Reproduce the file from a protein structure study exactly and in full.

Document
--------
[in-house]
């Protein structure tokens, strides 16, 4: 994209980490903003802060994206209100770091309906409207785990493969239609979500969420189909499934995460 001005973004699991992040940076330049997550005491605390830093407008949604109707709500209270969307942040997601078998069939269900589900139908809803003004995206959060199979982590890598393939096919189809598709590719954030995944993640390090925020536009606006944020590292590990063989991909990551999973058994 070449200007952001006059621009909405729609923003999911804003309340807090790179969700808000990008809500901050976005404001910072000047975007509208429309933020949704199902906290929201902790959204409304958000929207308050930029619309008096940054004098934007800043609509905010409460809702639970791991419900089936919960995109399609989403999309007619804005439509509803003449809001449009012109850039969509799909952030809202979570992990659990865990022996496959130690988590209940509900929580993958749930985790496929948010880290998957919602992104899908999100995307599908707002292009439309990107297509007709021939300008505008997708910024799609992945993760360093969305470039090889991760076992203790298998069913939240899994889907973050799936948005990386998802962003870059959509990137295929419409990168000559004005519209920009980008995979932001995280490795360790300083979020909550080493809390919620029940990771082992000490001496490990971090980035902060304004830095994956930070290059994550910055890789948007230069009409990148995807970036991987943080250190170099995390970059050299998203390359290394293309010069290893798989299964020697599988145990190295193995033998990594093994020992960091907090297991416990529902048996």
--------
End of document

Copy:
[in-house]
């Protein structure tokens, strides 16, 4: 994209980490903003802060994206209100770091309906409207785990493969239609979500969420189909499934995460 001005973004699991992040940076330049997550005491605390830093407008949604109707709500209270969307942040997601078998069939269900589900139908809803003004995206959060199979982590890598393939096919189809598709590719954030995944993640390090925020536009606006944020590292590990063989991909990551999973058994 070449200007952001006059621009909405729609923003999911804003309340807090790179969700808000990008809500901050976005404001910072000047975007509208429309933020949704199902906290929201902790959204409304958000929207308050930029619309008096940054004098934007800043609509905010409460809702639970791991419900089936919960995109399609989403999309007619804005439509509803003449809001449009012109850039969509799909952030809202979570992990659990865990022996496959130690988590209940509900929580993958749930985790496929948010880290998957919602992104899908999100995307599908707002292009439309990107297509007709021939300008505008997708910024799609992945993760360093969305470039090889991760076992203790298998069913939240899994889907973050799936948005990386998802962003870059959509990137295929419409990168000559004005519209920009980008995979932001995280490795360790300083979020909550080493809390919620029940990771082992000490001496490990971090980035902060304004830095994956930070290059994550910055890789948007230069009409990148995807970036991987943080250190170099995390970059050299998203390359290394293309010069290893798989299964020697599988145990190295193995033998990594093994020992960091907090297991416990529902048996």